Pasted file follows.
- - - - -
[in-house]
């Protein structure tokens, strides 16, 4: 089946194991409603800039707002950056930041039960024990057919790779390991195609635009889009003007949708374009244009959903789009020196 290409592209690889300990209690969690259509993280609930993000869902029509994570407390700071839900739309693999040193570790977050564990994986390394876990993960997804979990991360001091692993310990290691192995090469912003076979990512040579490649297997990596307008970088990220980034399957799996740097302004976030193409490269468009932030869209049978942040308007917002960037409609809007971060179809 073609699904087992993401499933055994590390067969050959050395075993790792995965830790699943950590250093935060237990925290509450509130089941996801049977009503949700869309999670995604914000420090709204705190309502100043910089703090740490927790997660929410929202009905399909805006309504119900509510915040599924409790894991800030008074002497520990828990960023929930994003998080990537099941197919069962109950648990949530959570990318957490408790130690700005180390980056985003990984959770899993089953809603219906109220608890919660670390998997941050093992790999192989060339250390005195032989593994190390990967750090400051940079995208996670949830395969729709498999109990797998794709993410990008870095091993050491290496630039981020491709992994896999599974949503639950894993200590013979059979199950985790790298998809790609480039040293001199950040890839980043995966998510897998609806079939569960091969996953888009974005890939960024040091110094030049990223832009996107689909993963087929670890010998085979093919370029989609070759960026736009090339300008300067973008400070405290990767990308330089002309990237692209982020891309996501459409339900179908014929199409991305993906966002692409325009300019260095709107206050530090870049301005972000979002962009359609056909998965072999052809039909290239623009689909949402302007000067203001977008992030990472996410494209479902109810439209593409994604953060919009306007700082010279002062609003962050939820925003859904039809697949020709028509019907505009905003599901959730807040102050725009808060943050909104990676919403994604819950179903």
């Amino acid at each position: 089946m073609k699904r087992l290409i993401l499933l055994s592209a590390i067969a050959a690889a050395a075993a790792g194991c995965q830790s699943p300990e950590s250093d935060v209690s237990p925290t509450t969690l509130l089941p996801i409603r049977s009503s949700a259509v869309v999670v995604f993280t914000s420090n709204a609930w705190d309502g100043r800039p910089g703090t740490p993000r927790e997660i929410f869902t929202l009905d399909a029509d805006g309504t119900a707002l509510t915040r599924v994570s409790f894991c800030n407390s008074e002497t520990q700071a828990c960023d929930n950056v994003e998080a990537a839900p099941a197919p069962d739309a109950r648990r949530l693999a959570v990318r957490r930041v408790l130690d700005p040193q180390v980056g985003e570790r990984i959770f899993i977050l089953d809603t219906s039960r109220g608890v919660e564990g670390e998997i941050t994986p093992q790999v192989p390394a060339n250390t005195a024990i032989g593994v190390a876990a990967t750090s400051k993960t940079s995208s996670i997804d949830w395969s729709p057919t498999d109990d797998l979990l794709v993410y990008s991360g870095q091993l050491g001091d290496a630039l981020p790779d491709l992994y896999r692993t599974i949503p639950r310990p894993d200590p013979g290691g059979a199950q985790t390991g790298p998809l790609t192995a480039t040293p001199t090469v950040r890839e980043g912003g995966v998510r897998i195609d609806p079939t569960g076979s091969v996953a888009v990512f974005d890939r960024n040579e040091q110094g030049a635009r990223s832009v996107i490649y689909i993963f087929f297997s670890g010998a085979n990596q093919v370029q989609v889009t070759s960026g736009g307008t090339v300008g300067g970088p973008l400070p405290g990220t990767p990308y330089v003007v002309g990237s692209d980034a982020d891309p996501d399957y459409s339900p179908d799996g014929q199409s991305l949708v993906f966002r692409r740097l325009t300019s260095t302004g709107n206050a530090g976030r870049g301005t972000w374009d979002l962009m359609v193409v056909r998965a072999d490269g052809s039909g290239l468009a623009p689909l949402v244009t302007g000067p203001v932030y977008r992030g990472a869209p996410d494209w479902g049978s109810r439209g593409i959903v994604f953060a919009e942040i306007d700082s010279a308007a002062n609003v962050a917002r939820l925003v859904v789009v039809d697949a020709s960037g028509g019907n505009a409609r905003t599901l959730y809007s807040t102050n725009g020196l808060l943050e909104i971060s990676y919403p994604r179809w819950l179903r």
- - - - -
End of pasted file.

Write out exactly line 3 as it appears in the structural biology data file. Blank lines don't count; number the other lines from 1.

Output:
């Amino acid at each position: 089946m073609k699904r087992l290409i993401l499933l055994s592209a590390i067969a050959a690889a050395a075993a790792g194991c995965q830790s699943p300990e950590s250093d935060v209690s237990p925290t509450t969690l509130l089941p996801i409603r049977s009503s949700a259509v869309v999670v995604f993280t914000s420090n709204a609930w705190d309502g100043r800039p910089g703090t740490p993000r927790e997660i929410f869902t929202l009905d399909a029509d805006g309504t119900a707002l509510t915040r599924v994570s409790f894991c800030n407390s008074e002497t520990q700071a828990c960023d929930n950056v994003e998080a990537a839900p099941a197919p069962d739309a109950r648990r949530l693999a959570v990318r957490r930041v408790l130690d700005p040193q180390v980056g985003e570790r990984i959770f899993i977050l089953d809603t219906s039960r109220g608890v919660e564990g670390e998997i941050t994986p093992q790999v192989p390394a060339n250390t005195a024990i032989g593994v190390a876990a990967t750090s400051k993960t940079s995208s996670i997804d949830w395969s729709p057919t498999d109990d797998l979990l794709v993410y990008s991360g870095q091993l050491g001091d290496a630039l981020p790779d491709l992994y896999r692993t599974i949503p639950r310990p894993d200590p013979g290691g059979a199950q985790t390991g790298p998809l790609t192995a480039t040293p001199t090469v950040r890839e980043g912003g995966v998510r897998i195609d609806p079939t569960g076979s091969v996953a888009v990512f974005d890939r960024n040579e040091q110094g030049a635009r990223s832009v996107i490649y689909i993963f087929f297997s670890g010998a085979n990596q093919v370029q989609v889009t070759s960026g736009g307008t090339v300008g300067g970088p973008l400070p405290g990220t990767p990308y330089v003007v002309g990237s692209d980034a982020d891309p996501d399957y459409s339900p179908d799996g014929q199409s991305l949708v993906f966002r692409r740097l325009t300019s260095t302004g709107n206050a530090g976030r870049g301005t972000w374009d979002l962009m359609v193409v056909r998965a072999d490269g052809s039909g290239l468009a623009p689909l949402v244009t302007g000067p203001v932030y977008r992030g990472a869209p996410d494209w479902g049978s109810r439209g593409i959903v994604f953060a919009e942040i306007d700082s010279a308007a002062n609003v962050a917002r939820l925003v859904v789009v039809d697949a020709s960037g028509g019907n505009a409609r905003t599901l959730y809007s807040t102050n725009g020196l808060l943050e909104i971060s990676y919403p994604r179809w819950l179903r």